Diagnosis: Redfield seems, at least superficially, to be a true believer, so we will assume he is. It doesn’t make him significantly less disgusting. And to his fans (and fans of similar tripe):youare the reason for fake news, post-truth nonsense, conspiracy theories and inauthentic living (yes: go read some Sartre instead, though we suspect you are too dimwitted to get anything out of it).
More anti-abortion activists. Ruth Reddens and Earl Fernandes are some of the local activists of Dayton, Ohio, involved for instance in the 2012 40 Days for Life prayer vigil in front of the Kettering abortion clinic (Reddens was the organizer). Now, anti-abortion activists have held prayer vigils outside the clinic for decades, but Reddens and Fernandes took it one step further, arranging an “exorcism of locality” with exorcism prayers, which are designed to drive evil out of a place, rather than out of a person. “Hopefully, the spiritual battle will be won,” said Reddens. It doesn’t work that way. She did, however, obtain permission to perform the exorcism from Rev. Steve J. Angi, chancellor of the Roman Catholic Archdiocese of Cincinnati. Participants to the event would be reading Pope Leo XIII’s Prayer to St. Michael the Archangel (“[s]eize the dragon, the ancient serpent, which is the devil and Satan, bind him and cast him into the bottomless pit, that he may no longer seduce the nations”), a prayer, said Rev. Fernandes, dean of the Athenaeum of Ohio seminary in Cincinnati, that “is said over a place that’s infested with the evil spirit, to remove any evil that might happen to be there.”
Diagnosis: There are legitimate discussions to be had over moral and political issus related to abortion, but your opponents do not have the views they do because of demon possession. Some people ought really not to watch old horror movies.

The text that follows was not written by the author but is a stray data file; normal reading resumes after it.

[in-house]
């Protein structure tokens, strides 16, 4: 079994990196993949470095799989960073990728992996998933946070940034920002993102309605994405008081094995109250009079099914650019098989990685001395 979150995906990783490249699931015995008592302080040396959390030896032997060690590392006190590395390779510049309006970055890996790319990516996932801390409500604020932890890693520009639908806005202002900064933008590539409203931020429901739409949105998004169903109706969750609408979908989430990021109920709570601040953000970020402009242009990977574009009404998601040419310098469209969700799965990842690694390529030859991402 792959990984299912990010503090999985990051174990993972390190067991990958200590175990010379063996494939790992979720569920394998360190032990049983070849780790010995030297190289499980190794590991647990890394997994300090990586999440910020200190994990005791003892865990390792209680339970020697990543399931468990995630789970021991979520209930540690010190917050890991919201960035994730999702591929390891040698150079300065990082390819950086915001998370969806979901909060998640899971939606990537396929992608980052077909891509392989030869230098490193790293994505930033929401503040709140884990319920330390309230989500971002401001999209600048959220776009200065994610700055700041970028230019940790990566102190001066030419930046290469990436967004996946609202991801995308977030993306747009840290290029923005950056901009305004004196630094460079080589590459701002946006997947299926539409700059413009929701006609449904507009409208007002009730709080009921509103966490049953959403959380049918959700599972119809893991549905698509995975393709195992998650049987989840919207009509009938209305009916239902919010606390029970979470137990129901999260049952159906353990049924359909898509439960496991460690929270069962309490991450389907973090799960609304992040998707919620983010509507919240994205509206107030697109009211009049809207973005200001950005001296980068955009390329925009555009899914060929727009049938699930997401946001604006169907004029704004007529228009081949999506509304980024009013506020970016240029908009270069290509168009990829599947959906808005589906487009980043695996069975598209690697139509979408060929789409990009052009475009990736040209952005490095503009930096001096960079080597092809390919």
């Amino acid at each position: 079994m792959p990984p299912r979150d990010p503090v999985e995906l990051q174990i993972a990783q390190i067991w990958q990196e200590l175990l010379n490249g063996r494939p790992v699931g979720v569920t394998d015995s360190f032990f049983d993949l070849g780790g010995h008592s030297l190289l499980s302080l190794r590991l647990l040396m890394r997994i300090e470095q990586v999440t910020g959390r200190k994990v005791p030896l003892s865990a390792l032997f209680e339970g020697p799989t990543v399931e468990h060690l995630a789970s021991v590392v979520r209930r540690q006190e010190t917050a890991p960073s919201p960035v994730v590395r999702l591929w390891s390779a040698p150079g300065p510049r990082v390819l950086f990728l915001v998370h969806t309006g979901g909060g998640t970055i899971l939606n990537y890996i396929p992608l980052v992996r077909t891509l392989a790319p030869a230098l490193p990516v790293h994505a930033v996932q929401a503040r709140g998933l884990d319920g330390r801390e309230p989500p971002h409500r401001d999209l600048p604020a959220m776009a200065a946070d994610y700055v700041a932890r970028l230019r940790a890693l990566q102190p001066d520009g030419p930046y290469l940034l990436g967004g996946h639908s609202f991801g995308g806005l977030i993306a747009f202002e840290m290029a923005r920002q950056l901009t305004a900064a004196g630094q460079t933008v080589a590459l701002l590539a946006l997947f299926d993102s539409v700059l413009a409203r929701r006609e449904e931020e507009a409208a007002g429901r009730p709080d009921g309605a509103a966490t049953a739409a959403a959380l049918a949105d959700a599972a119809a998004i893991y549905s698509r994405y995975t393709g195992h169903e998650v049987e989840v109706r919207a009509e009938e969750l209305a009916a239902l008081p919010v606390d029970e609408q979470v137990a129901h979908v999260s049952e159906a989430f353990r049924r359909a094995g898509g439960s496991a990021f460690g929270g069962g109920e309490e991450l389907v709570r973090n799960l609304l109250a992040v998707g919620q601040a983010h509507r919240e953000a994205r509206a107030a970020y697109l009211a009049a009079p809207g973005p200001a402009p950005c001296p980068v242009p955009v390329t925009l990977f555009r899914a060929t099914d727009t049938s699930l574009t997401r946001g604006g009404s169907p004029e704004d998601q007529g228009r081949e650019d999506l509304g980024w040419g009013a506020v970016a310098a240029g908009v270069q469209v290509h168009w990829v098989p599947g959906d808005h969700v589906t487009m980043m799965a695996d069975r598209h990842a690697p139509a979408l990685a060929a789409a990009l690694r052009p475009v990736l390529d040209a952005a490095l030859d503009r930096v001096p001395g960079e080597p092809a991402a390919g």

David Reardon is an American electrical engineer and anti-abortion activist with a bogus degree in biomedical ethics from Pacific Western University, an unaccredited, now-defunct diploma mill. He is the founder of the Elliot Institute, an anti-abortion advocacy group, and the author of a number of articles and books on abortion and mental health. As such, Reardon is one of the most influential propagators of the myth that abortion causes psychological health issues, which he backs up with a thick layer of pseudoscience and discredited “studies” (like the infamous Priscilla Coleman et al. study). Indeed, Reardon’s main anti-abortion strategy is to try to argue that abortion is not only morally wrong, but that there are prudential reasons – women’s health and well-being – for making it illegal, a position that is hard to sustain without an unhealthy dose of pseudoscience, denialism and conspiracy mongering. The purpose of the Elliot Institute is accordingly to study “the effects of eugenics, abortion, population control, and sexual attitudes and practices on individuals and society at large,” where “study” means “working hard to make the data fit the hypothesis by any means necessary.”